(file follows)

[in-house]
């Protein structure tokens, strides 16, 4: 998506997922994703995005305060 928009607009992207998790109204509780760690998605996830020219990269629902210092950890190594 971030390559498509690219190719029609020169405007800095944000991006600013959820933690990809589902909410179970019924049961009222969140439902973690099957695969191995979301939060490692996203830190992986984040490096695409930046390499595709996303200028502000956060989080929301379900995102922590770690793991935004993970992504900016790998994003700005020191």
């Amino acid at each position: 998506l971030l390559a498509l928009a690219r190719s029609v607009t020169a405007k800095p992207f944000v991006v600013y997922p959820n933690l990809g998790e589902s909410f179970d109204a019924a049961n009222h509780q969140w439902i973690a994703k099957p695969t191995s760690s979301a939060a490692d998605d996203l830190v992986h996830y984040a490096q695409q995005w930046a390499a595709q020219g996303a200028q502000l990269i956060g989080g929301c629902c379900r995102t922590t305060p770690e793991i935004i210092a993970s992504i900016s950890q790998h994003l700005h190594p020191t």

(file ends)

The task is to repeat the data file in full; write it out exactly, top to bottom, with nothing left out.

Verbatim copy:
[in-house]
């Protein structure tokens, strides 16, 4: 998506997922994703995005305060 928009607009992207998790109204509780760690998605996830020219990269629902210092950890190594 971030390559498509690219190719029609020169405007800095944000991006600013959820933690990809589902909410179970019924049961009222969140439902973690099957695969191995979301939060490692996203830190992986984040490096695409930046390499595709996303200028502000956060989080929301379900995102922590770690793991935004993970992504900016790998994003700005020191």
């Amino acid at each position: 998506l971030l390559a498509l928009a690219r190719s029609v607009t020169a405007k800095p992207f944000v991006v600013y997922p959820n933690l990809g998790e589902s909410f179970d109204a019924a049961n009222h509780q969140w439902i973690a994703k099957p695969t191995s760690s979301a939060a490692d998605d996203l830190v992986h996830y984040a490096q695409q995005w930046a390499a595709q020219g996303a200028q502000l990269i956060g989080g929301c629902c379900r995102t922590t305060p770690e793991i935004i210092a993970s992504i900016s950890q790998h994003l700005h190594p020191t």